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Tag Archives: written communication

One tip to get the results you want from your emails

EmailIn today’s business world, e-mail is probably the most commonly used form of written communication, yet unfortunately, it gets misused a lot, or often, not to its full potential.  Most people are deluged in so much e-mail that if your message is not succinct, to the point, and compelling, your email will get lost somewhere in the chaos. Whether you’re just seeking to inform others, get them to respond, or even convince them to change their minds about something, a well-crafted email will make all the difference.  If you want to finesse your message so that you can not only convey your message effectively, but also get the results and outcomes that you desire, then here’s one critical thing you should do before you start typing. Continue reading

Three new rules for business writing

Shirley Taylor is one of my professional colleagues based in Singapore who is well known for her business writing training courses.  Given that it’s so important for leaders to be able to communicate effectively both verbally and in writing, I asked Shirley if she would share some key ideas on the Turning Managers into Leaders blog.  As you can see, she obliged.  Thank you Shirley!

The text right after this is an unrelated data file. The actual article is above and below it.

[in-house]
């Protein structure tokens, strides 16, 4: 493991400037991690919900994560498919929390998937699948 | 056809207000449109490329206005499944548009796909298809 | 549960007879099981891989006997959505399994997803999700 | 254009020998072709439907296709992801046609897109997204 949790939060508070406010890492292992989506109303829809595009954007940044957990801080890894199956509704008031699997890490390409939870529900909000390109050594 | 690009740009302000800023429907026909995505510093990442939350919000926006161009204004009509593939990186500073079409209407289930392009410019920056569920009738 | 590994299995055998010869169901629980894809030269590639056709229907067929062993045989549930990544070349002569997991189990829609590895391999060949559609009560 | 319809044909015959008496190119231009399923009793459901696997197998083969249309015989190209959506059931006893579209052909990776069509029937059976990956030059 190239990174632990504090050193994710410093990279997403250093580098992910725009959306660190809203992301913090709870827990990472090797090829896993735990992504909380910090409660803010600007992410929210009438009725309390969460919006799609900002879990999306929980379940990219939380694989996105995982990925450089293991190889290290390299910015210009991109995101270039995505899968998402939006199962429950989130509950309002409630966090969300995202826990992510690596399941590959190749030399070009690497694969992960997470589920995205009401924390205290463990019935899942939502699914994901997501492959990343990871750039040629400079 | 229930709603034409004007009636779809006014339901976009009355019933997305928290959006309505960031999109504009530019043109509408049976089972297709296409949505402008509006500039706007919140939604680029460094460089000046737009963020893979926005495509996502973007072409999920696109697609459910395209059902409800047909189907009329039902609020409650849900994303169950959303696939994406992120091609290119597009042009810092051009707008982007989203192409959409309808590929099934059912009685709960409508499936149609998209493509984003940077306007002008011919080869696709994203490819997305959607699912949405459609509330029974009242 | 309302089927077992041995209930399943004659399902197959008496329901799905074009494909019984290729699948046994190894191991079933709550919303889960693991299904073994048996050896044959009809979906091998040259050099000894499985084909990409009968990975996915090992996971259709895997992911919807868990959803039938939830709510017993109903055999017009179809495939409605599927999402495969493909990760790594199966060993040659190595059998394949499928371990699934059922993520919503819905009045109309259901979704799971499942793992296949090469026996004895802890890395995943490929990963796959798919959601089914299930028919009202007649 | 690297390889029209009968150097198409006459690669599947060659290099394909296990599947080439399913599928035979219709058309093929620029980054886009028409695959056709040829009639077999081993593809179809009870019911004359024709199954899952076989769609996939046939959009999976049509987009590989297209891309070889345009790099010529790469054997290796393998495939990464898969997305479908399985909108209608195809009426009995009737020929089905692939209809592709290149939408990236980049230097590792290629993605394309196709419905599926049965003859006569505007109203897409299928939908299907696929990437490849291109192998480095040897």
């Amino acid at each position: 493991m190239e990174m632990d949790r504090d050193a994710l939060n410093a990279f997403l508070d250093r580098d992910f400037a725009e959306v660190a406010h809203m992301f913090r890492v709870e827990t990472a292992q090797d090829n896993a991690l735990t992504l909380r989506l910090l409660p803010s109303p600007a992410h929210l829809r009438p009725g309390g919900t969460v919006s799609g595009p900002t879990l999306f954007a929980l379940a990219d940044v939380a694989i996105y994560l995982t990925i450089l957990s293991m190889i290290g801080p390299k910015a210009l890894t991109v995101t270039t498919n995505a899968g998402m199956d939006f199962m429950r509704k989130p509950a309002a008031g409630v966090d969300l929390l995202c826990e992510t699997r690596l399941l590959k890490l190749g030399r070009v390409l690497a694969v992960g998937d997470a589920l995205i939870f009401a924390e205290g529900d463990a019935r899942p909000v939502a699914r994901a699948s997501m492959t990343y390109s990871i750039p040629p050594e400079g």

People who write effectively and powerfully are more likely to get listened to, more likely to persuade or convince others, and even more likely to get promoted.   More and more of our work today is undertaken through writing rather than in person or on the phone. As we are writing so much more, we depend on our writing skills to influence, persuade, encourage, collaborate, and to lead. But how often do you notice people talking about the importance of good writing in their day-to-day work? They don’t, right? Most people don’t really notice the quality of the writing they read – they simply react positively, negatively, or not at all. If you have ever wondered if there’s a better way to write your messages so they get better results, there is!

Here are three new rules for written communication: Continue reading